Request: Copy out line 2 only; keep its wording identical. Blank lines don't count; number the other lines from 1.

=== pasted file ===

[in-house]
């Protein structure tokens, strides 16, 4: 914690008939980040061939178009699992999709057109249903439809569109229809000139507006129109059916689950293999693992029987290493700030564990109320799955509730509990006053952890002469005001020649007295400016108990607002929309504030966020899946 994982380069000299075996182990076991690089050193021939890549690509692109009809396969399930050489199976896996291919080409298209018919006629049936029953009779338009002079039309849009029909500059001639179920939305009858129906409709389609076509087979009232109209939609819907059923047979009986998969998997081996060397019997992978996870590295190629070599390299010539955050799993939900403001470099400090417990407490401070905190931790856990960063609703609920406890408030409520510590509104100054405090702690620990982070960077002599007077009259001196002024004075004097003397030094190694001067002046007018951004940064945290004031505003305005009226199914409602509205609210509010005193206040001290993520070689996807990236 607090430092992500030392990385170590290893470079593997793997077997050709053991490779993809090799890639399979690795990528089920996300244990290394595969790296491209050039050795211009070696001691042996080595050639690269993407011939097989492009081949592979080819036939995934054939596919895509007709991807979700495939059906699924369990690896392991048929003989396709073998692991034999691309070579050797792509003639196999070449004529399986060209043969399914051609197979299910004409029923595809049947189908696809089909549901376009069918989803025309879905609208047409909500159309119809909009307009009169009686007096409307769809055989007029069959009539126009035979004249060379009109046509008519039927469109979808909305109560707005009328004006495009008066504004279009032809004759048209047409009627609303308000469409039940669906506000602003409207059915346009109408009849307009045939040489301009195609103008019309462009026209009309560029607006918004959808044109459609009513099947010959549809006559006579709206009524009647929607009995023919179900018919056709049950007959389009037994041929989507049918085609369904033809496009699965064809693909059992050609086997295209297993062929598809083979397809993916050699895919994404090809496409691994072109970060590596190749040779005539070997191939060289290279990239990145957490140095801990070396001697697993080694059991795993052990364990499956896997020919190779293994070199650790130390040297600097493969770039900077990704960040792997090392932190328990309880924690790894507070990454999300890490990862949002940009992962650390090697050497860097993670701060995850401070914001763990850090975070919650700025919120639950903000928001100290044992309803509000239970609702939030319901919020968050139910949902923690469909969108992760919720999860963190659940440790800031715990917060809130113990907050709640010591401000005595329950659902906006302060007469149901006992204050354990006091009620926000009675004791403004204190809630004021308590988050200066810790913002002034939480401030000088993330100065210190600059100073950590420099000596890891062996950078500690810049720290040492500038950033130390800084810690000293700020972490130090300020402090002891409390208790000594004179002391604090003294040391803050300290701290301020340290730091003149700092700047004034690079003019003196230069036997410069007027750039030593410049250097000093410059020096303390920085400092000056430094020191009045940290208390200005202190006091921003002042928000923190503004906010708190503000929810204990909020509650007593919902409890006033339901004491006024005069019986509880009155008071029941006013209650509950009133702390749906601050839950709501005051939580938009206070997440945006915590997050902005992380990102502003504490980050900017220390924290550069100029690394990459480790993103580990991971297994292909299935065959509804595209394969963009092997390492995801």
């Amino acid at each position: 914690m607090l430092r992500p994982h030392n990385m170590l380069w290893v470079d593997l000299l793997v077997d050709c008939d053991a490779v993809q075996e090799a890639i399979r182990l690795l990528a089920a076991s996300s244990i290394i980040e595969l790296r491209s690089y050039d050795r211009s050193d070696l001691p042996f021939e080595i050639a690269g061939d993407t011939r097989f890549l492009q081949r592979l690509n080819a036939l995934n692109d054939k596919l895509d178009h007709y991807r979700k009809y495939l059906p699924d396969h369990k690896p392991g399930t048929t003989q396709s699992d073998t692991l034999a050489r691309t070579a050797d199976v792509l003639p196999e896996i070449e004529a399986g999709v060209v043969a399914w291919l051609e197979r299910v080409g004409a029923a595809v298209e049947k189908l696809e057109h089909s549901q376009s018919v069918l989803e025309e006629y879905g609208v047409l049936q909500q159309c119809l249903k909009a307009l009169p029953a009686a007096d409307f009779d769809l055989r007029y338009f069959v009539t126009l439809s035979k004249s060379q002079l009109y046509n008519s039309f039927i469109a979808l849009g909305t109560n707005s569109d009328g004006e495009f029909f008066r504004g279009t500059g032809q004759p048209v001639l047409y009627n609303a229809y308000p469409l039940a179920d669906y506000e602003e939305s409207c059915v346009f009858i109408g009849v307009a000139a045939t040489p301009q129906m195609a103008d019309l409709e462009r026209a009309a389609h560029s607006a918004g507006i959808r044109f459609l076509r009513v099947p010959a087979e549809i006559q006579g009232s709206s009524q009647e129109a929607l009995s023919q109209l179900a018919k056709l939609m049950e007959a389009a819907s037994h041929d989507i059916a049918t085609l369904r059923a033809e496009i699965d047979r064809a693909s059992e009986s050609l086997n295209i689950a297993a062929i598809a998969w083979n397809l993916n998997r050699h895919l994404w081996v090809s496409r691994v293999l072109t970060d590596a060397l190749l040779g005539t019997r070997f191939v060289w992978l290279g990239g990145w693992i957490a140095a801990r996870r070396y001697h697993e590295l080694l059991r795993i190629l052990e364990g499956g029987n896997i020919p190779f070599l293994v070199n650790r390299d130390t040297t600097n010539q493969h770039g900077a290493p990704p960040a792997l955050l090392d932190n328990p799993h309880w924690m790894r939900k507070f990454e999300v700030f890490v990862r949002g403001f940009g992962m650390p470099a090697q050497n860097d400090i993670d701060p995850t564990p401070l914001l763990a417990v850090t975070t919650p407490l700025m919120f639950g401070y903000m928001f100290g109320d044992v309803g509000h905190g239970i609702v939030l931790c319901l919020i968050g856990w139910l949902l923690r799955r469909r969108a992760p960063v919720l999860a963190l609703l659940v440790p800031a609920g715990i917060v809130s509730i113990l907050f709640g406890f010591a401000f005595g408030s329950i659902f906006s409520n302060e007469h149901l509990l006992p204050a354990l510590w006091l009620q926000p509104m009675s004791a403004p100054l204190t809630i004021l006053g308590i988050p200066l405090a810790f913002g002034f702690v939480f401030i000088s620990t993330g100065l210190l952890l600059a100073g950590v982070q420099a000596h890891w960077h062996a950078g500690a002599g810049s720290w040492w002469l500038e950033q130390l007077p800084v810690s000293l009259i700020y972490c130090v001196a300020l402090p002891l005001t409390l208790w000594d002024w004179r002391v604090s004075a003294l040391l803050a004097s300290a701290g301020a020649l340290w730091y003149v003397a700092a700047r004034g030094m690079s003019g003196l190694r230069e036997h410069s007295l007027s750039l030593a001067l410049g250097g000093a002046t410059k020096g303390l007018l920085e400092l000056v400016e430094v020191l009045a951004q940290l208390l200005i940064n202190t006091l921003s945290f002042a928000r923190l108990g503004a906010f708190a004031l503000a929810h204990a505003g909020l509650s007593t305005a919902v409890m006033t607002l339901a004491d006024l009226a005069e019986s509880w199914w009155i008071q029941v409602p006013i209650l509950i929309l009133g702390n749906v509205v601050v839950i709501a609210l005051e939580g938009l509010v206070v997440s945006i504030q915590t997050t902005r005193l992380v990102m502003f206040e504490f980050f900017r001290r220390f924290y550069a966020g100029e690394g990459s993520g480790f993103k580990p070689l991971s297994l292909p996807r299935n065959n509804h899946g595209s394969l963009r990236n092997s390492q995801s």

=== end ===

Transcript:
């Protein structure tokens, strides 16, 4: 914690008939980040061939178009699992999709057109249903439809569109229809000139507006129109059916689950293999693992029987290493700030564990109320799955509730509990006053952890002469005001020649007295400016108990607002929309504030966020899946 994982380069000299075996182990076991690089050193021939890549690509692109009809396969399930050489199976896996291919080409298209018919006629049936029953009779338009002079039309849009029909500059001639179920939305009858129906409709389609076509087979009232109209939609819907059923047979009986998969998997081996060397019997992978996870590295190629070599390299010539955050799993939900403001470099400090417990407490401070905190931790856990960063609703609920406890408030409520510590509104100054405090702690620990982070960077002599007077009259001196002024004075004097003397030094190694001067002046007018951004940064945290004031505003305005009226199914409602509205609210509010005193206040001290993520070689996807990236 607090430092992500030392990385170590290893470079593997793997077997050709053991490779993809090799890639399979690795990528089920996300244990290394595969790296491209050039050795211009070696001691042996080595050639690269993407011939097989492009081949592979080819036939995934054939596919895509007709991807979700495939059906699924369990690896392991048929003989396709073998692991034999691309070579050797792509003639196999070449004529399986060209043969399914051609197979299910004409029923595809049947189908696809089909549901376009069918989803025309879905609208047409909500159309119809909009307009009169009686007096409307769809055989007029069959009539126009035979004249060379009109046509008519039927469109979808909305109560707005009328004006495009008066504004279009032809004759048209047409009627609303308000469409039940669906506000602003409207059915346009109408009849307009045939040489301009195609103008019309462009026209009309560029607006918004959808044109459609009513099947010959549809006559006579709206009524009647929607009995023919179900018919056709049950007959389009037994041929989507049918085609369904033809496009699965064809693909059992050609086997295209297993062929598809083979397809993916050699895919994404090809496409691994072109970060590596190749040779005539070997191939060289290279990239990145957490140095801990070396001697697993080694059991795993052990364990499956896997020919190779293994070199650790130390040297600097493969770039900077990704960040792997090392932190328990309880924690790894507070990454999300890490990862949002940009992962650390090697050497860097993670701060995850401070914001763990850090975070919650700025919120639950903000928001100290044992309803509000239970609702939030319901919020968050139910949902923690469909969108992760919720999860963190659940440790800031715990917060809130113990907050709640010591401000005595329950659902906006302060007469149901006992204050354990006091009620926000009675004791403004204190809630004021308590988050200066810790913002002034939480401030000088993330100065210190600059100073950590420099000596890891062996950078500690810049720290040492500038950033130390800084810690000293700020972490130090300020402090002891409390208790000594004179002391604090003294040391803050300290701290301020340290730091003149700092700047004034690079003019003196230069036997410069007027750039030593410049250097000093410059020096303390920085400092000056430094020191009045940290208390200005202190006091921003002042928000923190503004906010708190503000929810204990909020509650007593919902409890006033339901004491006024005069019986509880009155008071029941006013209650509950009133702390749906601050839950709501005051939580938009206070997440945006915590997050902005992380990102502003504490980050900017220390924290550069100029690394990459480790993103580990991971297994292909299935065959509804595209394969963009092997390492995801």